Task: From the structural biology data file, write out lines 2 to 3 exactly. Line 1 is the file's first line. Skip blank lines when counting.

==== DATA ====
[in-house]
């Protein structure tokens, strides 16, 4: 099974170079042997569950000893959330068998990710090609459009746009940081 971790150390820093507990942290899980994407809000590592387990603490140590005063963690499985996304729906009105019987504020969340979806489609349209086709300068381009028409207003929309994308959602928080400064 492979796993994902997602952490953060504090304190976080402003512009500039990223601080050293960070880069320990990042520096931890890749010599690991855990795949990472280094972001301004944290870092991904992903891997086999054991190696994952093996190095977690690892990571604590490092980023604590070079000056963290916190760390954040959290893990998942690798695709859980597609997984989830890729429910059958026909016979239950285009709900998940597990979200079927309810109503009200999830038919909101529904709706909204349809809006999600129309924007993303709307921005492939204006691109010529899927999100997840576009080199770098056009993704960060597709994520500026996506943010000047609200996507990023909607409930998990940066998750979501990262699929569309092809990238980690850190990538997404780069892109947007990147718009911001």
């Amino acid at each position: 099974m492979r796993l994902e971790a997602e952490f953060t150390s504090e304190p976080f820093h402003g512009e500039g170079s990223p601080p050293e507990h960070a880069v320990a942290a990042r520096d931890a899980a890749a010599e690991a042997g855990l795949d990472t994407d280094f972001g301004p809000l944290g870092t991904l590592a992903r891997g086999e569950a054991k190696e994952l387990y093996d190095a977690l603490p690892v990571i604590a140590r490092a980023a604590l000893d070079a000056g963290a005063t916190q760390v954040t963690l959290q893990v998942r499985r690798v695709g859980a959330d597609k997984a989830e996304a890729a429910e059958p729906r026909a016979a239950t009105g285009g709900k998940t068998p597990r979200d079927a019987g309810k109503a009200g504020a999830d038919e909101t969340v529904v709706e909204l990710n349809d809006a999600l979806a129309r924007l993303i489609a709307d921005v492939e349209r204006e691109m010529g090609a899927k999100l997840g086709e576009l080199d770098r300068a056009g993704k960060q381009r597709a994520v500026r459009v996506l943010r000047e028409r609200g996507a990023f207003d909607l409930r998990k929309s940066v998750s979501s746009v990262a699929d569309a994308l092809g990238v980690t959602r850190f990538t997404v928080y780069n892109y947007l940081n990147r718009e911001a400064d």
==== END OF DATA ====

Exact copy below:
């Protein structure tokens, strides 16, 4: 099974170079042997569950000893959330068998990710090609459009746009940081 971790150390820093507990942290899980994407809000590592387990603490140590005063963690499985996304729906009105019987504020969340979806489609349209086709300068381009028409207003929309994308959602928080400064 492979796993994902997602952490953060504090304190976080402003512009500039990223601080050293960070880069320990990042520096931890890749010599690991855990795949990472280094972001301004944290870092991904992903891997086999054991190696994952093996190095977690690892990571604590490092980023604590070079000056963290916190760390954040959290893990998942690798695709859980597609997984989830890729429910059958026909016979239950285009709900998940597990979200079927309810109503009200999830038919909101529904709706909204349809809006999600129309924007993303709307921005492939204006691109010529899927999100997840576009080199770098056009993704960060597709994520500026996506943010000047609200996507990023909607409930998990940066998750979501990262699929569309092809990238980690850190990538997404780069892109947007990147718009911001």
């Amino acid at each position: 099974m492979r796993l994902e971790a997602e952490f953060t150390s504090e304190p976080f820093h402003g512009e500039g170079s990223p601080p050293e507990h960070a880069v320990a942290a990042r520096d931890a899980a890749a010599e690991a042997g855990l795949d990472t994407d280094f972001g301004p809000l944290g870092t991904l590592a992903r891997g086999e569950a054991k190696e994952l387990y093996d190095a977690l603490p690892v990571i604590a140590r490092a980023a604590l000893d070079a000056g963290a005063t916190q760390v954040t963690l959290q893990v998942r499985r690798v695709g859980a959330d597609k997984a989830e996304a890729a429910e059958p729906r026909a016979a239950t009105g285009g709900k998940t068998p597990r979200d079927a019987g309810k109503a009200g504020a999830d038919e909101t969340v529904v709706e909204l990710n349809d809006a999600l979806a129309r924007l993303i489609a709307d921005v492939e349209r204006e691109m010529g090609a899927k999100l997840g086709e576009l080199d770098r300068a056009g993704k960060q381009r597709a994520v500026r459009v996506l943010r000047e028409r609200g996507a990023f207003d909607l409930r998990k929309s940066v998750s979501s746009v990262a699929d569309a994308l092809g990238v980690t959602r850190f990538t997404v928080y780069n892109y947007l940081n990147r718009e911001a400064d």